Book review: Buried Lies, by Kristina Ohlsson

8 07 2017

Kristina Ohlsson is a Swedish security analyst and author. In English translation, she’s probably best known for her ‘Fredrika Bergman’ series of police procedurals which now runs to six titles (the first five of which have been translated): I’ve previously reviewed the third book in this series, The Disappeared, here. She has also written several children’s novels as well as nonfiction books.


Buried Lies (Lotus Blues, 2014, translated by Neil Smith) starts when Bobby, brother of the late Sara Tell, visits lawyer Martin Benner on a quest to clear his sister’s name. Sara died by jumping off a bridge, shortly before her trial date for a series of five self-confessed murders  across the US and Sweden. The evidence of Sara’s guilt appears unquestionable—not least the fact that she admitted to the murders herself, shortly after emailing police to reveal where in her house she had hidden mementos of the crimes—but Bobby seems genuine in his belief that his sister was innocent, and must have been framed. Against his better judgement, Martin starts an informal, after-hours investigation of the case surrounding the woman known to the media as ‘Sara Texas’. He’s assisted, against her better judgement, by his (former romantic, now legal) partner Lucy, but it gradually becomes clear they’ve gone deep into something much darker than they had expected.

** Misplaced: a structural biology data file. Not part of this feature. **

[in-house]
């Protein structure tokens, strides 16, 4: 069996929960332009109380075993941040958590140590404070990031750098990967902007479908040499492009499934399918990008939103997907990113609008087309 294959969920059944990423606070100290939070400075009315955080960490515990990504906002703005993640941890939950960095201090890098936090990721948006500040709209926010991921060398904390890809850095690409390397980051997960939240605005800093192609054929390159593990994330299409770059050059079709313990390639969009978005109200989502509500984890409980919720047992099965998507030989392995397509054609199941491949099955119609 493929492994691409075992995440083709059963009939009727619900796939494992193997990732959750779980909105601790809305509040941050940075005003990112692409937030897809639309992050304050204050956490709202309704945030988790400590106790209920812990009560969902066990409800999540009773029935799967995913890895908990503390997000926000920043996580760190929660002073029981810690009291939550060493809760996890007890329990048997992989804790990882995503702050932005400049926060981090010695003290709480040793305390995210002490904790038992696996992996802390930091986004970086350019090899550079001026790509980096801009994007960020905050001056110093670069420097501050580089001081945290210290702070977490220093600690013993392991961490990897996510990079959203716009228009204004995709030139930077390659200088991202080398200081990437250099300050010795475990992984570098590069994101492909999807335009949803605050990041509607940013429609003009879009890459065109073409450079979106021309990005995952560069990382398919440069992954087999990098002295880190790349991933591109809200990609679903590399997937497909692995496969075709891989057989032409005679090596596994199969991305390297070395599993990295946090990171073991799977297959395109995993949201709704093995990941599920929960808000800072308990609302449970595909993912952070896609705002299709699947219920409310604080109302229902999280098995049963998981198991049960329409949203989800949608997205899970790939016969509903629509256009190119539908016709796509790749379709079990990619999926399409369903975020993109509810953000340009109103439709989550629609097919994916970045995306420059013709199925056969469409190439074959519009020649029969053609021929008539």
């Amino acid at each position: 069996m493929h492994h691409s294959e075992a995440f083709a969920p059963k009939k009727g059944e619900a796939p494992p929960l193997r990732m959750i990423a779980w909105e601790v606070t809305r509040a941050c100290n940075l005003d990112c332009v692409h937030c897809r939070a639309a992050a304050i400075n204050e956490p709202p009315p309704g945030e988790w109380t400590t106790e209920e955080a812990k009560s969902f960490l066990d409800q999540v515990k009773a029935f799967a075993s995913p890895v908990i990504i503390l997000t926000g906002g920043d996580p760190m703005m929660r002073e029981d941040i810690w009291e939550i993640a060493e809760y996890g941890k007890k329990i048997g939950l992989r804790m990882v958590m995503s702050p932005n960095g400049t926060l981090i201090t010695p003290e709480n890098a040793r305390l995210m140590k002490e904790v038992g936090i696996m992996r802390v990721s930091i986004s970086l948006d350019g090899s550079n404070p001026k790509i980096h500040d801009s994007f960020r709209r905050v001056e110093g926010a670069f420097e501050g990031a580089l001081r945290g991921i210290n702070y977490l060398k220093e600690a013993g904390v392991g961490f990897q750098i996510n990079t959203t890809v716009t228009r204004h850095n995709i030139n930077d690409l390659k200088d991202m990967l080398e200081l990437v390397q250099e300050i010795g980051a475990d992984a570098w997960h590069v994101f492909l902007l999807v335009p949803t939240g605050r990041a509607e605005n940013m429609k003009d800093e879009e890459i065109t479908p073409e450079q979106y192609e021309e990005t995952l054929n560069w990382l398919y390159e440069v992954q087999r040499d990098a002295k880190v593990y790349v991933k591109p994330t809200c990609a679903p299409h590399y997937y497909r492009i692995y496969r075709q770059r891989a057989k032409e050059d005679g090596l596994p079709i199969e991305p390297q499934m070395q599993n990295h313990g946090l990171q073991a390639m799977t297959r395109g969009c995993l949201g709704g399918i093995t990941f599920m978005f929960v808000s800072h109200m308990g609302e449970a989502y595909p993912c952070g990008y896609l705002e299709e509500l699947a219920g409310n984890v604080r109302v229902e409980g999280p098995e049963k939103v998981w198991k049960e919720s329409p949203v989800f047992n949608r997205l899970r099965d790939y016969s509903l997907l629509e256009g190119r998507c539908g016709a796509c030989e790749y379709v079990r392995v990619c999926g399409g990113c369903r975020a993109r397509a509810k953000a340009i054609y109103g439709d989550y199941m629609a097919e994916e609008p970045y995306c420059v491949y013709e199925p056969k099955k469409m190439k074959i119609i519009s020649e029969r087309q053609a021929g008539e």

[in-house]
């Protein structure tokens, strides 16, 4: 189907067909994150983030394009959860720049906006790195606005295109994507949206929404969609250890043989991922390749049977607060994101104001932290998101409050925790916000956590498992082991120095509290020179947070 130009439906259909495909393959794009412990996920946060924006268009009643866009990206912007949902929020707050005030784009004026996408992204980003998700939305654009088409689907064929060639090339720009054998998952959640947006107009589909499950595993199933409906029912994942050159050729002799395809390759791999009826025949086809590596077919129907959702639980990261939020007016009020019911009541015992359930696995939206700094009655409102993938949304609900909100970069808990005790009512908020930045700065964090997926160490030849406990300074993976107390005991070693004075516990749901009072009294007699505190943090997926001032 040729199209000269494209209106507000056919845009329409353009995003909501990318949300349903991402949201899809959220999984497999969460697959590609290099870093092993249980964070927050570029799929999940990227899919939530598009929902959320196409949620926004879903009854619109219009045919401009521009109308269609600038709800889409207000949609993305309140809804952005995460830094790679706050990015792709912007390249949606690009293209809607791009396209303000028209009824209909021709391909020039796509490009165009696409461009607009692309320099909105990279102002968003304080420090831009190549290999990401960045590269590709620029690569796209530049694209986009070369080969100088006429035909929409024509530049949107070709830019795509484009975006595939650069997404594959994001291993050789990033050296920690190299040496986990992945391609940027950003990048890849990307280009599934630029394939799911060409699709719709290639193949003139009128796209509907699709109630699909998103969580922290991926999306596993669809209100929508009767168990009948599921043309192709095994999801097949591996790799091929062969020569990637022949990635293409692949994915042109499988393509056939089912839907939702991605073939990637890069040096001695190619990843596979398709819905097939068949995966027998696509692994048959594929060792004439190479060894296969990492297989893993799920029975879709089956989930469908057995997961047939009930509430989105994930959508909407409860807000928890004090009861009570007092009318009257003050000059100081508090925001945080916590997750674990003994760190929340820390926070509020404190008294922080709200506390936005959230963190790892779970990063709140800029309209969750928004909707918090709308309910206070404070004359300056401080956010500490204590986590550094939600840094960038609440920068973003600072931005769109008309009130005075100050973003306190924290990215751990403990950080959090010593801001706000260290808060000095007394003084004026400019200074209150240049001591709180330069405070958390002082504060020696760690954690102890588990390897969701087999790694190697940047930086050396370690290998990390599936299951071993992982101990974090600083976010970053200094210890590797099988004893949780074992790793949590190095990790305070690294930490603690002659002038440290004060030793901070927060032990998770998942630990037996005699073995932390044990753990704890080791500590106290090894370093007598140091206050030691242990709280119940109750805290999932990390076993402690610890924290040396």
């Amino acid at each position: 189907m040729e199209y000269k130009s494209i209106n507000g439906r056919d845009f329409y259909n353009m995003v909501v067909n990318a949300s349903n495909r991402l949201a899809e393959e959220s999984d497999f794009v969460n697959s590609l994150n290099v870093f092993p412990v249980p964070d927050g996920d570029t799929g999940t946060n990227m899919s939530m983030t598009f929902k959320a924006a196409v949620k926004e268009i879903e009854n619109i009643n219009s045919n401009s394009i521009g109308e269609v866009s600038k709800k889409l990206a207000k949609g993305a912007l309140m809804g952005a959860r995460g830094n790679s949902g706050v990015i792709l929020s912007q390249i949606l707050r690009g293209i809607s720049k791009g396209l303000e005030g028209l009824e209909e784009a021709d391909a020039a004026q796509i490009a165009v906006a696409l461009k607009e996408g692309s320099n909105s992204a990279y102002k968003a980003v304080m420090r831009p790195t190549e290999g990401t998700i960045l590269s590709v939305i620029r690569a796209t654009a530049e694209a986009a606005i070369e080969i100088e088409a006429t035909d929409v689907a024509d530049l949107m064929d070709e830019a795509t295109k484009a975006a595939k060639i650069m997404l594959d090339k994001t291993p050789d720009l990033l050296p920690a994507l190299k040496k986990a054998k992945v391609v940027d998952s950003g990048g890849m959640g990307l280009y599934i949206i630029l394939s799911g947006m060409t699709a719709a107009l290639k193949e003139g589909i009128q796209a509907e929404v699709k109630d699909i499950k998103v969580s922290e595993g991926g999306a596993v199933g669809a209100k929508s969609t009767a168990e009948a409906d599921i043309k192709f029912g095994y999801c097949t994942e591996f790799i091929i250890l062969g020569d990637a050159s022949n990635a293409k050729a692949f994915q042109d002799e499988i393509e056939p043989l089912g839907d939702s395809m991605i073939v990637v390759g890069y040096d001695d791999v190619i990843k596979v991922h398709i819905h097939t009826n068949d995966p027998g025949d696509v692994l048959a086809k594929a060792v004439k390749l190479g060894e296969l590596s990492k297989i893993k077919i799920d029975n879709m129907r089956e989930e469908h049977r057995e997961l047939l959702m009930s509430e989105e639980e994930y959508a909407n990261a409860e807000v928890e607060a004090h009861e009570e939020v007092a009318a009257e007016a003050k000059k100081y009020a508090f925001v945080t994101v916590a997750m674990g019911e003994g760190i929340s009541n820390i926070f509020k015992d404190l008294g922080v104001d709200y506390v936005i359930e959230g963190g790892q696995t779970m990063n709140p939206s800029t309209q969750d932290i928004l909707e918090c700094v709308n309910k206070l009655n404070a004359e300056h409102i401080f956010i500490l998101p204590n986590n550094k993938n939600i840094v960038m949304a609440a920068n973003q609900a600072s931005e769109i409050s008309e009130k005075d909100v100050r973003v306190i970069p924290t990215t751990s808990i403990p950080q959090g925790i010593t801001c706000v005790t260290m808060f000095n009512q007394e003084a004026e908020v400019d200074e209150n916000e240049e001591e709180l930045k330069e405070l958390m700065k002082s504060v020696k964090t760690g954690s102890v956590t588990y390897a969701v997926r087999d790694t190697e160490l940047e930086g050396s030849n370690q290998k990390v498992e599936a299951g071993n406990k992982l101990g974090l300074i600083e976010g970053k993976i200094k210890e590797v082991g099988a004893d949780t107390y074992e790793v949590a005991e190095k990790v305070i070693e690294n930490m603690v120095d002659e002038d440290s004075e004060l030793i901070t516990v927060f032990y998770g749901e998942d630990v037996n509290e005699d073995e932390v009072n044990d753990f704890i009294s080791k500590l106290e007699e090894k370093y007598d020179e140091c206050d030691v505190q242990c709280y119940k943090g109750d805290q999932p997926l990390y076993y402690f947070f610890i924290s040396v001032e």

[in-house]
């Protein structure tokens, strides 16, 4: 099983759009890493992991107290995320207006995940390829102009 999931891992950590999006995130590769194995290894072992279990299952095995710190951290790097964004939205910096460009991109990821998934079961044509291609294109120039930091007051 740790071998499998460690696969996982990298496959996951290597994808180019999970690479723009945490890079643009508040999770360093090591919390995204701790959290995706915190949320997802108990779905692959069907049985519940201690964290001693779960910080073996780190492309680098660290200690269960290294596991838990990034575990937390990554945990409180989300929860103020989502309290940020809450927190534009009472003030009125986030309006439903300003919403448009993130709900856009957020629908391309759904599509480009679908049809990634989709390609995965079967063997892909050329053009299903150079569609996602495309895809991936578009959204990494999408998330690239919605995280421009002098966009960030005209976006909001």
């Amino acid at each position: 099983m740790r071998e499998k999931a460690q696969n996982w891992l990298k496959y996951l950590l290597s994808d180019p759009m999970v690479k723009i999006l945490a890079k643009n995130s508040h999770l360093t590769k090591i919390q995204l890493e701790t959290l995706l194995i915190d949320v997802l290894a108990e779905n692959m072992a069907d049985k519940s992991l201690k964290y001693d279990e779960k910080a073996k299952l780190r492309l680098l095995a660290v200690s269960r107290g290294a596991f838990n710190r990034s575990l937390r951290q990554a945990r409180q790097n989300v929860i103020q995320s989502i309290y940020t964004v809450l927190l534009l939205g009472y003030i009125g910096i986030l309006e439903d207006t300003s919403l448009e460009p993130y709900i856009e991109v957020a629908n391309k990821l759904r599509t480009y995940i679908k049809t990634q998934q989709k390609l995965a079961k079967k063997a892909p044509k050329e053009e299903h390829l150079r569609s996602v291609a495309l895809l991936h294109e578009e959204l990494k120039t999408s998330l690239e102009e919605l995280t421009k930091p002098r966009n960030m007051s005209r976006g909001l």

This is a densely-plotted book, with so many fakes and feints that it becomes very difficult to keep track of the current version of reality as Martin understands it. I have to say that, all up, Martin isn’t a particularly appealing character—an arrogant, manipulative womaniser—and one has difficulty in seeing what Lucy ever saw in him, unless she has a fetishistic attraction to alpha-male cads. I also found myself irked by the ‘framing device’ used in the book: each of the novel’s seven sections is preceded by an after-the-fact transcript of an interview between Martin and a freelance journalist. The brief segments of transcript were, in my opinion, rather self-spoilerish and did not, in my opinion, add anything of substance to the narrative. However, this may merely be a device with which Ohlsson is familiar and comfortable: I seem to recollect that the other novel of hers which I’ve read, The Disappeared, also incorporated such material at intervals throughout the book.

Buried Lies isn’t exactly my preferred style of Swedish crime fiction: it’s a bit too high-contrast, high-octane, high-stakes, straying at times into airport-thriller territory. There’s a degree of unnecessary monologuing, and one finds oneself wondering, at times, just why certain people are bothering to self-incriminate by answering Martin’s seemingly-innumerable questions. But it’s also undeniably well-constructed and well-paced, and sets up the series very well for the next instalment.




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